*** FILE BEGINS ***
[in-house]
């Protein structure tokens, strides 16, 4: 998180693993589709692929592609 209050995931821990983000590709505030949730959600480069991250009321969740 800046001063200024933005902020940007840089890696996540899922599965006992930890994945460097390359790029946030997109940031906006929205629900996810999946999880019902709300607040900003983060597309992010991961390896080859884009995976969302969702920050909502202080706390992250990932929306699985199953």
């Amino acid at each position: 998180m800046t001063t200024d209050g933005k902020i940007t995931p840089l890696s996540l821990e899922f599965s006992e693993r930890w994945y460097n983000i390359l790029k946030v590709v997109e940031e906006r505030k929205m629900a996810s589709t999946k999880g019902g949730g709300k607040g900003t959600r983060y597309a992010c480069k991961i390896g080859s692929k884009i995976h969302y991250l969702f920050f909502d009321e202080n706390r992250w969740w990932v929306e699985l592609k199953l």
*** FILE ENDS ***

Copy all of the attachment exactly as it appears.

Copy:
[in-house]
């Protein structure tokens, strides 16, 4: 998180693993589709692929592609 209050995931821990983000590709505030949730959600480069991250009321969740 800046001063200024933005902020940007840089890696996540899922599965006992930890994945460097390359790029946030997109940031906006929205629900996810999946999880019902709300607040900003983060597309992010991961390896080859884009995976969302969702920050909502202080706390992250990932929306699985199953």
């Amino acid at each position: 998180m800046t001063t200024d209050g933005k902020i940007t995931p840089l890696s996540l821990e899922f599965s006992e693993r930890w994945y460097n983000i390359l790029k946030v590709v997109e940031e906006r505030k929205m629900a996810s589709t999946k999880g019902g949730g709300k607040g900003t959600r983060y597309a992010c480069k991961i390896g080859s692929k884009i995976h969302y991250l969702f920050f909502d009321e202080n706390r992250w969740w990932v929306e699985l592609k199953l």